App domain data model

In the Models folder, add a new class, named AppDomainClasses. When it opens in the editor, you can delete the existing “public class AppDomainClasses” class, because we’ll add our own.

Write code for a new class, named Colour. It will have two properties, Id (int), and ColourName (string). Remember to use the “prop tab tab” code snippet to help you write the code faster and without errors.


In the Models folder, add a new class, named StoreInitializer. It will hold a property (a generic list of Colour objects) and a default constructor.

Write code for the generic list of Colour objects.

Write code for the default constructor. Remember that the pattern is to initialize collection properties in the constructor method. Then, write code to add new Colour objects. You can use the per-property setters, or the curly-brace literal syntax (your choice). For the ‘Id’ property, we suggest that you use a simple incrementer.

Execute the initializer when the app starts

In Global.asax.cs, add code to the Application_Start method.

First, create an instance of the initializer. As you know from above, this action will create the data.

Then, add the data to the in-memory application state. The data will exist during the app’s lifetime, which is at least twenty minutes.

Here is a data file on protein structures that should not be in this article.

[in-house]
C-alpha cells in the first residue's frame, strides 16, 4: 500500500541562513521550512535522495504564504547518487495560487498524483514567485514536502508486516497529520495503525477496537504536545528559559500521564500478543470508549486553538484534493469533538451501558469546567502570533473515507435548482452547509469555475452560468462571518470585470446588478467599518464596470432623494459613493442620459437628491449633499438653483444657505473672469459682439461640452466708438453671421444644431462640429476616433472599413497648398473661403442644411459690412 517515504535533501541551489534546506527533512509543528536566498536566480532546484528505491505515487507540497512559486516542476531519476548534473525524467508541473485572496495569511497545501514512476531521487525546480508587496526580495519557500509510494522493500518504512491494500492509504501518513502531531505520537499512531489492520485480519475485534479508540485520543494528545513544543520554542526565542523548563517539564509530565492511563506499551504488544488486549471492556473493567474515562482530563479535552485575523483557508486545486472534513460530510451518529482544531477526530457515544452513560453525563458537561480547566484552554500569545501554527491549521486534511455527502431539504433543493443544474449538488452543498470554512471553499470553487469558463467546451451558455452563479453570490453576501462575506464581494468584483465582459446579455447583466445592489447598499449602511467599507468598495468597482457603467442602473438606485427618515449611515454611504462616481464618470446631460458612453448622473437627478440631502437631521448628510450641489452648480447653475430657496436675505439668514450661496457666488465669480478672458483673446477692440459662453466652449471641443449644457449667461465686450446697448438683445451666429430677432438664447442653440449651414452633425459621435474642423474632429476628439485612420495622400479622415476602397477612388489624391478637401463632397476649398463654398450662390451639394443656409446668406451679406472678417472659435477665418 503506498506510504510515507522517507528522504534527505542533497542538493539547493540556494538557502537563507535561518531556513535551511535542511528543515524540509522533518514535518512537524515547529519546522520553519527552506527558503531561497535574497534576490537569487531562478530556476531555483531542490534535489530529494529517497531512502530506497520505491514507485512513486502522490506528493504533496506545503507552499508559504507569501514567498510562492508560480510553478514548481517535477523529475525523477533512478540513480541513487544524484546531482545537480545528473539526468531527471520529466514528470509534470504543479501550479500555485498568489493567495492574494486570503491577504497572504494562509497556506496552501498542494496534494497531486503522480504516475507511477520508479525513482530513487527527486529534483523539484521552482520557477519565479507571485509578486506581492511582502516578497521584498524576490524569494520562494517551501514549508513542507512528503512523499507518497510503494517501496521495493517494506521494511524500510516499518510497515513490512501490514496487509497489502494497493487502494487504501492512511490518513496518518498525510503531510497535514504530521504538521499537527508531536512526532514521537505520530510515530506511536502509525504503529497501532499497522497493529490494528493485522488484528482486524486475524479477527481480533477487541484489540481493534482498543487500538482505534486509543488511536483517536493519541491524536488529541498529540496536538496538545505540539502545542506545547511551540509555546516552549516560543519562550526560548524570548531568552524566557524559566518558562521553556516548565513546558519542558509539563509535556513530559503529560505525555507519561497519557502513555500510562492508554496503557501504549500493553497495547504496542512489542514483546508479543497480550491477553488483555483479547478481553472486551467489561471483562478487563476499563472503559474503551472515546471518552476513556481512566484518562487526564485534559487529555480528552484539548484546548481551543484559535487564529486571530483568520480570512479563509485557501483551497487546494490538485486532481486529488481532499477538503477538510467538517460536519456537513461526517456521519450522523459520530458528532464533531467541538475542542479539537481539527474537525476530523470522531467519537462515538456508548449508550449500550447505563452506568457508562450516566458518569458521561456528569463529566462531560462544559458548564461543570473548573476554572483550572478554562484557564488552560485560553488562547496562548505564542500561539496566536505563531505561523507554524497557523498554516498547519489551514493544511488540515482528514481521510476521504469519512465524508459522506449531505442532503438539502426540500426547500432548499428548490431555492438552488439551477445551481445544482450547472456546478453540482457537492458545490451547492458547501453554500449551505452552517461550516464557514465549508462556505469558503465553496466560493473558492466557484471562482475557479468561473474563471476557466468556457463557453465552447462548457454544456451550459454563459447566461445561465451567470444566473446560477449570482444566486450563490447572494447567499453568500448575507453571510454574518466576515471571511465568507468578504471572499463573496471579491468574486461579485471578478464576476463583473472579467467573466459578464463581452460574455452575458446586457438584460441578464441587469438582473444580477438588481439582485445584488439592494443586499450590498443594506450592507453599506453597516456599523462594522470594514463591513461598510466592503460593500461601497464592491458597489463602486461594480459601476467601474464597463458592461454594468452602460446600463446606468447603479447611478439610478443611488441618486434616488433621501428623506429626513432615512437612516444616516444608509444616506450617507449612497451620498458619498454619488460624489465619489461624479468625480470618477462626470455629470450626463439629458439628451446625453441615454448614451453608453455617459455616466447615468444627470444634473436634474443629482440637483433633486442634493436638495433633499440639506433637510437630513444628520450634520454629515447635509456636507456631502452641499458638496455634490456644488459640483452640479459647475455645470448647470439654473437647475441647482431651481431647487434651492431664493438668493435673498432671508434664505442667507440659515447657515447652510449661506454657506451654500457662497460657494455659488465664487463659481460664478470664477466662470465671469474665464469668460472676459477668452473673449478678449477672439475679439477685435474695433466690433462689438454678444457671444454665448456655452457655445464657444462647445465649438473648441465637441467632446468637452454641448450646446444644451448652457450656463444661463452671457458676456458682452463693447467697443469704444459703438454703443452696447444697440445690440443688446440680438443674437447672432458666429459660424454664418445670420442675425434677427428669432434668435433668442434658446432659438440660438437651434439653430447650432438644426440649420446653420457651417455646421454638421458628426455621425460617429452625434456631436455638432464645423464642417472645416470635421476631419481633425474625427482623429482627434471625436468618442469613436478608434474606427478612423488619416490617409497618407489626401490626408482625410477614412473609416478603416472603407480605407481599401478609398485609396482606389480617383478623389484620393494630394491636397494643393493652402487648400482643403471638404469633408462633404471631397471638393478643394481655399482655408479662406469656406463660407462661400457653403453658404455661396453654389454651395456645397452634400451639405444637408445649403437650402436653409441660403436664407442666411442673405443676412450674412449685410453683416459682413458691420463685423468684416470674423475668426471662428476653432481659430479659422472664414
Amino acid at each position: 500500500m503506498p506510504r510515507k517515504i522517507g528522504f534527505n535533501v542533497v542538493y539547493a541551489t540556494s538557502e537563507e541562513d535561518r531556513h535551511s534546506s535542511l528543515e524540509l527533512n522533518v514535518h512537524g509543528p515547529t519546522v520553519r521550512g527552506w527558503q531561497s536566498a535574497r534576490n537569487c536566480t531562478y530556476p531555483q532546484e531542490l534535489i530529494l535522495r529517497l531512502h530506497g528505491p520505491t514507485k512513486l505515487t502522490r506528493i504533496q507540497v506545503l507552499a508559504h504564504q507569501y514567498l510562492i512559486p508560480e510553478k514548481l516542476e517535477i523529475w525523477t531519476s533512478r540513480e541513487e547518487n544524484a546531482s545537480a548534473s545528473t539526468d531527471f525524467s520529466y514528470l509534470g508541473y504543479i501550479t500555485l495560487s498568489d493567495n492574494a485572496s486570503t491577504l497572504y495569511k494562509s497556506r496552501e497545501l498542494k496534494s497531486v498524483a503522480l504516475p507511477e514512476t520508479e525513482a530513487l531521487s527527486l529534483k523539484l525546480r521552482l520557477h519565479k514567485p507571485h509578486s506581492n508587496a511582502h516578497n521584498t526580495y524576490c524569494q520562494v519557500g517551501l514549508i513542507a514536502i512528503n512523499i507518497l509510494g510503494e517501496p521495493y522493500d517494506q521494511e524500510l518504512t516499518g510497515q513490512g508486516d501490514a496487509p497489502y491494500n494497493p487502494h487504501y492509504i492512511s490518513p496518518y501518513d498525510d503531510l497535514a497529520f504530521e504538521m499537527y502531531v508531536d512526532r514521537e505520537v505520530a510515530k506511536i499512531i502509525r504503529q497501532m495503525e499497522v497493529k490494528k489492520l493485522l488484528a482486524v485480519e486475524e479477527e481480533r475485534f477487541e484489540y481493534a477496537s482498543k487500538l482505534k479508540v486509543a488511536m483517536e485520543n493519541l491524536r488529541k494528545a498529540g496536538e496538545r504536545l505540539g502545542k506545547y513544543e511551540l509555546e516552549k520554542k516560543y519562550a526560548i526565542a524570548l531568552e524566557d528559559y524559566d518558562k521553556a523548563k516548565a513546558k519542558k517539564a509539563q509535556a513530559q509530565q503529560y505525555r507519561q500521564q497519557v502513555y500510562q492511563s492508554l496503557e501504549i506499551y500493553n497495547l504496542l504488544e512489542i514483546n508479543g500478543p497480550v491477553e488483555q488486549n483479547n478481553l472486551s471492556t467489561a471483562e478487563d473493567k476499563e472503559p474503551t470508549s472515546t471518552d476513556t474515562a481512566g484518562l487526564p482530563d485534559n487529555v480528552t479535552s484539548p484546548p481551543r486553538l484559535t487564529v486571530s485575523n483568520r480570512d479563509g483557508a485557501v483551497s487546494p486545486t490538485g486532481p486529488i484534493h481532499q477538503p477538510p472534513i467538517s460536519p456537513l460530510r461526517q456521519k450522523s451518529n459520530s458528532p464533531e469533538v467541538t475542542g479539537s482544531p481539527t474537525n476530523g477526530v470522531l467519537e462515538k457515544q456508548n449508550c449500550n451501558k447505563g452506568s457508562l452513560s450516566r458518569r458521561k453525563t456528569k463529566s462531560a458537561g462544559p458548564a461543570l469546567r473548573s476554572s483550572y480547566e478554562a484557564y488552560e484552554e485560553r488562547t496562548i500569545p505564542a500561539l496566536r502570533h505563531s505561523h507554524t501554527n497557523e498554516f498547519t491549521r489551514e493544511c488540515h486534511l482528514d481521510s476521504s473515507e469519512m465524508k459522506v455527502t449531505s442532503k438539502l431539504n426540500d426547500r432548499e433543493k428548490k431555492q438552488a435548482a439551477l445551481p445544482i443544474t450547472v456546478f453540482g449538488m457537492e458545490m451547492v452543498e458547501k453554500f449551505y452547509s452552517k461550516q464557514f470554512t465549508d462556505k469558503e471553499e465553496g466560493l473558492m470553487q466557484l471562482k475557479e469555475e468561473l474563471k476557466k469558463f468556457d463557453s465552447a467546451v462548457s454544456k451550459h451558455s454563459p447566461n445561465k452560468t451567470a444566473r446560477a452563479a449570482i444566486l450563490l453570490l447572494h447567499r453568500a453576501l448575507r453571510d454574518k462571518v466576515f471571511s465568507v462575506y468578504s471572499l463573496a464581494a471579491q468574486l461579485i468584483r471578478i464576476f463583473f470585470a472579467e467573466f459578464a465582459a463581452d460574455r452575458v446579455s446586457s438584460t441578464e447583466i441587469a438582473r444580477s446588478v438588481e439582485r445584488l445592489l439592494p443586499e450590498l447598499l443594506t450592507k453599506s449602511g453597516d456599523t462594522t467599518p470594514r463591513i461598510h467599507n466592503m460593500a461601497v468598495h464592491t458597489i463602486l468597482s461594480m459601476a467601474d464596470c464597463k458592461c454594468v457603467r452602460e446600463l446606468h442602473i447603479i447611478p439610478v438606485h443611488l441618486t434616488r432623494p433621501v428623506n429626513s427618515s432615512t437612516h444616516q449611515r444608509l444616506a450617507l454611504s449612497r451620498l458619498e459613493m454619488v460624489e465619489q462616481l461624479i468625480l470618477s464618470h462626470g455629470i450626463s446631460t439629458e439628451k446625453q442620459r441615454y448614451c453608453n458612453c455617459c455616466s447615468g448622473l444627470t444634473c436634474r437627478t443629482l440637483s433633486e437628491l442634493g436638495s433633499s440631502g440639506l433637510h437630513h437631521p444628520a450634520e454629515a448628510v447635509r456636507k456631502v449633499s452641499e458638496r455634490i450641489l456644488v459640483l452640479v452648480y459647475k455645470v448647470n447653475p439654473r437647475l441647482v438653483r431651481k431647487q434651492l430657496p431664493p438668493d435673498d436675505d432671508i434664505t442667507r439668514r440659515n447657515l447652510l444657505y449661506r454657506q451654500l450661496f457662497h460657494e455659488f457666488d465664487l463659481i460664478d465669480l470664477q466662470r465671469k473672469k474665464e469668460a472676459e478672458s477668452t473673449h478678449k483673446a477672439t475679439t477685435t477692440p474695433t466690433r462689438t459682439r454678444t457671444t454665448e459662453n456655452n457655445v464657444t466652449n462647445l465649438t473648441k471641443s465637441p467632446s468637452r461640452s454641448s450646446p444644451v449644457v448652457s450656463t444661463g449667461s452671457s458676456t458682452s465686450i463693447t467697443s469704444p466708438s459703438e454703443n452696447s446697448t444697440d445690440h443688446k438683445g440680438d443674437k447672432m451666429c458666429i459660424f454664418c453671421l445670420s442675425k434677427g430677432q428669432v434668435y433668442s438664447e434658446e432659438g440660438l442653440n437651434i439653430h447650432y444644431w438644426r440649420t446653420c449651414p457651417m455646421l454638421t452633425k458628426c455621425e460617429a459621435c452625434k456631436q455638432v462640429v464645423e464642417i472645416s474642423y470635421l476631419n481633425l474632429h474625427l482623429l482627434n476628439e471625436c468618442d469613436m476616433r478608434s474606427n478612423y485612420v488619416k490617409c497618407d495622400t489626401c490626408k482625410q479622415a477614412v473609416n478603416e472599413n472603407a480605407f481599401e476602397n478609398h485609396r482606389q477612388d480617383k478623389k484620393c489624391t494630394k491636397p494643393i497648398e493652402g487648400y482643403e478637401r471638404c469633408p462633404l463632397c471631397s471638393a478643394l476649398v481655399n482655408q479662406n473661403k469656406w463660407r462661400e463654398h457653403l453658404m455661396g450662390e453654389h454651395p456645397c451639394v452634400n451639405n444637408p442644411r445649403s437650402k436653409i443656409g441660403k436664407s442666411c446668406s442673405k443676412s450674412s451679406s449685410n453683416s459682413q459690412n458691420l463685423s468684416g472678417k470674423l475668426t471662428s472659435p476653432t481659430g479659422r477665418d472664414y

Service layer for data operations

In this section, you will write code for the pink-coloured “App, business logic…” box on the ‘simplified’ diagram above.

In the Controllers folder, add a new class, named DataService. It is the class that your controllers will use to perform data operations.

Controller classes MUST NOT directly use app domain model classes. Instead, you MUST use service classes.

This DataService class needs a namespace reference to the project’s “Models” folder, so add a ‘using’ directive.

For its internal use, the class will need a reference to the in-memory collection of Colour objects. Therefore, write code for a private property to hold a generic list of Colour objects (that we’ll get from application state).

The class needs a default constructor. It simply will fetch the data from application state.

Next, we need methods. Plan to write three:

  1. Get all colour names
  2. Get a colour name for a specific identifier
  3. Add a new colour name

Get all colour names 

This method will return a generic list of strings. Each item on the list will be the colour name.

Get a colour name for a specific identifier 

This method will search in the collection by the ‘Id’ property, and return the matching colour name (or null if not found).

Add a new colour name

This method will accept a string with the name of the colour to be added, and add it to the in-memory collection.


Writing controller code

In the Controllers folder, add a new controller named ColoursController. It will be an “API controller with empty read/write actions”.

At the top of the class, add a variable (probably named ‘ds’) to initialize the DataService.

Then, write (and/or modify) code for the methods, and use the DataService methods.


Summary of your code modules, and the app’s execution

If you followed the guidance above, your code will be located in the following places:



When a request comes into your app, it will be processed in the following way: